Linear transformations Affine transformations Transformations in 3D. Graphics 2011/2012, 4th quarter. Lecture 5: linear and affine transformations

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1 Lecture 5 Linear and affine transformations

2 Vector transformation: basic idea Definition Examples Finding matrices Compositions of transformations Transposing normal vectors Multiplication of an n n matrix with a vector (i.e. a n 1 matrix): ( a11 a In 2D: 12 a 21 a 22 ) ( ) x = y ( ) a11 x + a 12 y a 21 x + a 22 y a 11 a 12 a 13 x a 11 x + a 12 y + a 13 z In 3D: a 21 a 22 a 23 y = a 21 x + a 22 y + a 23 z a 31 a 32 a 33 z a 31 x + a 32 y + a 33 z The result is a (transformed) vector.

3 Example: scaling Linear transformations Definition Examples Finding matrices Compositions of transformations Transposing normal vectors To scale with a factor two with respect to the origin, we apply the matrix ( ) to a vector: ( ) ( ) 2 0 x 0 2 y = ( ) 2x + 0y = 0x + 2y ( ) 2x 2y

4 Linear transformations Definition Examples Finding matrices Compositions of transformations Transposing normal vectors A function T : R n R m is called a linear transformation if it satisfies 1 T ( u + v) = T ( u) + T ( v) for all u, v R n. 2 T (c v) = ct ( v) for all v R n and all scalars c. Or (alternatively), if it satisfies T (c 1 u + c 2 v) = c 1 T ( u) + c 2 T ( v) for all u, v R n and all scalars c 1, c 2. v T (v) u + v u T (u + v) T (u) Linear transformations can be represented by matrices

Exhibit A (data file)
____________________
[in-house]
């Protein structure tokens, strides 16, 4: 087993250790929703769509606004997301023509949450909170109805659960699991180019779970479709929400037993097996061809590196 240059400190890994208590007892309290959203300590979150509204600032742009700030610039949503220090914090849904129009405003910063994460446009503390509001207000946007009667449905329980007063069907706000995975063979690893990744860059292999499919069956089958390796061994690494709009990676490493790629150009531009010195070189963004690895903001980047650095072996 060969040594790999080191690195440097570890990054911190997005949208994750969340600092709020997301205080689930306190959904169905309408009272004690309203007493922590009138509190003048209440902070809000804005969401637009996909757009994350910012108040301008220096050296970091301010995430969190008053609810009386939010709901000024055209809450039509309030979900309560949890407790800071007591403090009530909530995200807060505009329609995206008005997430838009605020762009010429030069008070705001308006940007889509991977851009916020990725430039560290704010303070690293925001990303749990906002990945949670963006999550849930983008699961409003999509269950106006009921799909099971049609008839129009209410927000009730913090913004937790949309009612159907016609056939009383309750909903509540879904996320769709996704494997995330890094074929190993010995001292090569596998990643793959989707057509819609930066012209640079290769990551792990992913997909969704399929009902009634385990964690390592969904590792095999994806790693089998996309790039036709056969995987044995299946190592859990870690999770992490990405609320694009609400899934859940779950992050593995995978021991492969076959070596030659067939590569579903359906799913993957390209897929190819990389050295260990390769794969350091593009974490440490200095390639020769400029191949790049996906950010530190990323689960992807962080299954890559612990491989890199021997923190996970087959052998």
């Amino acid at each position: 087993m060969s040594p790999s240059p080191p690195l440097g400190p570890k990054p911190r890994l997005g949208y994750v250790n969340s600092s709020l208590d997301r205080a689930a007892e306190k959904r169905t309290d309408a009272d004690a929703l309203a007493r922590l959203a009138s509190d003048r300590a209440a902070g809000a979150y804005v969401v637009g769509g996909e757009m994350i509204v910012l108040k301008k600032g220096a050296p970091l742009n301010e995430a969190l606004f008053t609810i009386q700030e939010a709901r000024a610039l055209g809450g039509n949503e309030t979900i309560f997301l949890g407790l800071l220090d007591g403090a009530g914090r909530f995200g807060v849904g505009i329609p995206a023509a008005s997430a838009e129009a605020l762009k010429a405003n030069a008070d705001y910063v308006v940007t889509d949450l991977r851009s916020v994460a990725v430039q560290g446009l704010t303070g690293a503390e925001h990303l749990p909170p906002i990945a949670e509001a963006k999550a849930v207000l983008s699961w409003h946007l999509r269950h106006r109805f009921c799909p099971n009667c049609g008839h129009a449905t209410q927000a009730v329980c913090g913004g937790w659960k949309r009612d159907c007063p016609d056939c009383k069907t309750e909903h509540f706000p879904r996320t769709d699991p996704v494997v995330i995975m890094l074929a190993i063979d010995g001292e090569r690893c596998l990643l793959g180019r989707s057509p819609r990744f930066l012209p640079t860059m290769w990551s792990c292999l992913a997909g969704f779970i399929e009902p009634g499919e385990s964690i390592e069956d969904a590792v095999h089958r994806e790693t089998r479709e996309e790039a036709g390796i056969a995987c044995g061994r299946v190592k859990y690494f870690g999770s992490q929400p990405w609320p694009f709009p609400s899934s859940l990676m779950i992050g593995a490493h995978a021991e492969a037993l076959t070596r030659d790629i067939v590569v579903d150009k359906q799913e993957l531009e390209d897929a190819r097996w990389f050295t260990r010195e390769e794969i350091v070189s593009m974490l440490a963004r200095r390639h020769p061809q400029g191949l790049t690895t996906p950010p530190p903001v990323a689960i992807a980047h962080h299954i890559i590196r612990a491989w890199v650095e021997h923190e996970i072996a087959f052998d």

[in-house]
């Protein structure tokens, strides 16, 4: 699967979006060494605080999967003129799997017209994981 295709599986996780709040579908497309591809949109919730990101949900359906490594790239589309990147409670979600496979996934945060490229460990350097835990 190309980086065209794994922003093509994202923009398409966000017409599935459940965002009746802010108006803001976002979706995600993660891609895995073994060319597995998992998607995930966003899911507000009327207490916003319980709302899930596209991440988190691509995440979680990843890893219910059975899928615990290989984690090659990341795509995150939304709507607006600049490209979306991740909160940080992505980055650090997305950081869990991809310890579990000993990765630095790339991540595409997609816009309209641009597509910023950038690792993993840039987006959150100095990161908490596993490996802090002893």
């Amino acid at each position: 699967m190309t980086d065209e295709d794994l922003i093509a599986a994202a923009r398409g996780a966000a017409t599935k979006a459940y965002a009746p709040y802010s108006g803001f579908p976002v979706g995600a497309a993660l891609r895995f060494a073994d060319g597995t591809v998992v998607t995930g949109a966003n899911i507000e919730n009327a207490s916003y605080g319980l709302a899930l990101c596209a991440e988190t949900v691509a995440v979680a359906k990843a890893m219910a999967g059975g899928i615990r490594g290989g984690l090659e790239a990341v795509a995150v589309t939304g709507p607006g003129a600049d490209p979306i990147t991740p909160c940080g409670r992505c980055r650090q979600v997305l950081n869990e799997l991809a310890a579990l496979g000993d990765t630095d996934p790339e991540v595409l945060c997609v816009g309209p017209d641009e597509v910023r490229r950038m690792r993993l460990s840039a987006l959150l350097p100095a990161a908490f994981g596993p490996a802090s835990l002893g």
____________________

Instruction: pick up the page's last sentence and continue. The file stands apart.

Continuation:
5 Example: scaling Linear transformations Definition Examples Finding matrices Compositions of transformations Transposing normal vectors We already saw scaling by a factor of 2. In general, a matrix ( a a 22 ) scales the i-th coordinate of a vector by the factor a ii 0, i.e. ( a a 22 ) ( ) x = y ( ) a11 x + 0y = 0x + a 22 y ( ) a11 x a 22 y

6 Example: scaling Linear transformations Scaling does not have to be uniform. Here, we scale with a factor one half in x-direction, and three in y-direction: ( 1 ) ( ) 2 0 x 0 3 y = ( 1 2 x ) 3y Definition Examples Finding matrices Compositions of transformations Transposing normal vectors Q: what is the inverse of this matrix?

7 Example: scaling Linear transformations Definition Examples Finding matrices Compositions of transformations Transposing normal vectors Using Gaussian elimination to calculate the inverse of a matrix: ( ) (Gaussian elimination) ( )

8 Example: projection Linear transformations We can also use matrices to do orthographic projections, for instance, onto the Y -axis: ( ) ( ) 0 0 x 0 1 y = ( ) 0 y Definition Examples Finding matrices Compositions of transformations Transposing normal vectors Q: what is the inverse of this matrix?

9 Example: reflection Linear transformations Reflection in the line y = x boils down to swapping x- and y-coordinates: ( ) ( ) 0 1 x 1 0 y = ( ) y x Definition Examples Finding matrices Compositions of transformations Transposing normal vectors Q: what is the inverse of this matrix?

10 Example: shearing Linear transformations Definition Examples Finding matrices Compositions of transformations Transposing normal vectors Shearing in x-direction pushes things sideways : ( ) ( ) 1 1 x 0 1 y = ( ) x + y y We can also push things upwards with ( ) ( ) 1 0 x 1 1 y = ( x ) x + y

11 Example: shearing Linear transformations Definition Examples Finding matrices Compositions of transformations Transposing normal vectors General case for shearing in x-direction: ( ) ( ) 1 s x 0 1 y ( ) x + sy = y And its inverse operation: ( ) ( ) 1 s x 0 1 y ( ) x sy = y